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A Manifesto for British Exports

A Manifesto for British Exports

The Great British economy has never wanted for ingenuity. Britain’s businesses are among the most innovative and imaginative in the world. But in recent years, the potential of our businesses has failed to translate into significant export growth.

As the Prime Minister has observed, increasing Britain’s exports is essential to the country’s future prosperity, and a five percentage point rise in the proportion of UK SMEs exporting would add £30 billion to GDP, creating 100,000 jobs. The Government has already set a target of doubling exports to £1 trillion by 2020.

Hitting this target will take considerable work. We know from talking to our customers that many businesses with massive export potential lack the confidence to look overseas. They do not have the connections that would ease their transition to new markets and they see little or no value in reaching beyond their own back yard.

HSBC is committed to helping them overcome these barriers, but only the UK Government can deconstruct them for good.

This paper sets out eight policy recommendations which we believe would tangibly improve the prospects of potential exporters in the United Kingdom. They are the result of extensive dialogue with our customers and are achievable within the short to medium term. Taken together, we are confident that they would make a material difference to the UK’s export potential.

HSBC believes that the UK has everything it needs to succeed in the new global economy. Our challenge is to deliver on that potential and make international business the norm, rather than the exception.

Alan Keir, Chief Executive, HSBC Bank plc

Practical policies to help British exporters

The world’s economic map is being redrawn.

By the middle of the century, a further three billion people worldwide will have joined the middle class. Most of them will live in markets we call ‘emerging’ today, including the dynamic economies of Asia, Latin America and the Middle East.

This will create huge opportunities for British firms.

The UK has a successful history as a trading nation, a tradition of scientific excellence and a reputation for producing high-quality goods. Today, however, international competition is greater than ever before. Expressed as a proportion of GDP, Germany’s exports of goods to China in 2011 were five times greater than the UK’s. Trading links between fast-growing nations themselves are set to increase tenfold in the coming years.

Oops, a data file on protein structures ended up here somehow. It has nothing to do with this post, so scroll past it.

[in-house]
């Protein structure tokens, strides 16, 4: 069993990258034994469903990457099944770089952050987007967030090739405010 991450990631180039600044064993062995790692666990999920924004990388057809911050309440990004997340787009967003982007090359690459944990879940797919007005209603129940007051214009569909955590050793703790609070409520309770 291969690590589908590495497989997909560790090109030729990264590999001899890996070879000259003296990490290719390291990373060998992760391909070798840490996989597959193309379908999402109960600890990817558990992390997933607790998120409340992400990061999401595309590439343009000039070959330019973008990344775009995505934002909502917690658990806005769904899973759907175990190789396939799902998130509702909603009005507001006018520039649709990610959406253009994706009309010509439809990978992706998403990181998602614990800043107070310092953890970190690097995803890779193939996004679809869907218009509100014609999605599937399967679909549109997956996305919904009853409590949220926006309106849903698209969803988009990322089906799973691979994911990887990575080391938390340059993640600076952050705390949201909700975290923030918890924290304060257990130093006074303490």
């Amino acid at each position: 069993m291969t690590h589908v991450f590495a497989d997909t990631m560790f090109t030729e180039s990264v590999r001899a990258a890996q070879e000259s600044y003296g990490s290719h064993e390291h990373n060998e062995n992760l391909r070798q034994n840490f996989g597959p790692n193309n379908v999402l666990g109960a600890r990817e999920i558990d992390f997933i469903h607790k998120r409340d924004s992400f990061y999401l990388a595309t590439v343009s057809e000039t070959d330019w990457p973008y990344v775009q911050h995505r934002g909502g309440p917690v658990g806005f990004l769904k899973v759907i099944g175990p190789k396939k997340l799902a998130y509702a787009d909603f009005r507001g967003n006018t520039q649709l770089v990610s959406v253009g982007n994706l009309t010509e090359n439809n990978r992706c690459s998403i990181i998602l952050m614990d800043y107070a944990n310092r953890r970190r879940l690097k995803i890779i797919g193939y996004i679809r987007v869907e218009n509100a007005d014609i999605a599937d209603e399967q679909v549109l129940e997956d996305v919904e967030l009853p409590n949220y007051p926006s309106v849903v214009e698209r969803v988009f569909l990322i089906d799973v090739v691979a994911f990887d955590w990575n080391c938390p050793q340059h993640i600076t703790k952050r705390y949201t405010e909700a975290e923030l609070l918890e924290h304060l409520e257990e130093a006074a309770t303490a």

However, in order to seize these opportunities the UK needs to raise its game.

It is crucial that we encourage and enable British firms to compete and thrive in new markets, especially the small and medium enterprises (SMEs) which make up the backbone of our national economy.

At HSBC, we talk to companies who are exporting to new markets every day.

Some thrive, some find it a challenge. Many receive conflicting advice, or find it hard to navigate the many different bodies designed to support them when expanding their business internationally.

Informed by this insight, as well as direct feedback from members of our Export Advisory Council (EAC) and our own research, we have set out a series of practical steps which we believe the UK Government, trade associations and financial institutions need to take in order to help British SMEs to export and grow.

These proposals should challenge us to change the way we do things.

Some may be controversial, and involve initial costs, but they have the potential to help British SMEs to achieve international success and deliver substantial economic benefits to the UK.

British exporters have three simple needs

1. Connectivity

British businesses need to be able to connect with fast-growing markets through effective international links and visa processes

2. Support

British businesses need targeted financial assistance from the Government in order to help them with the initial costs and risks of exporting

3. Confidence

British businesses want clear information on international opportunities, and support from government, trade bodies and financial institutions when looking to exploit those opportunities




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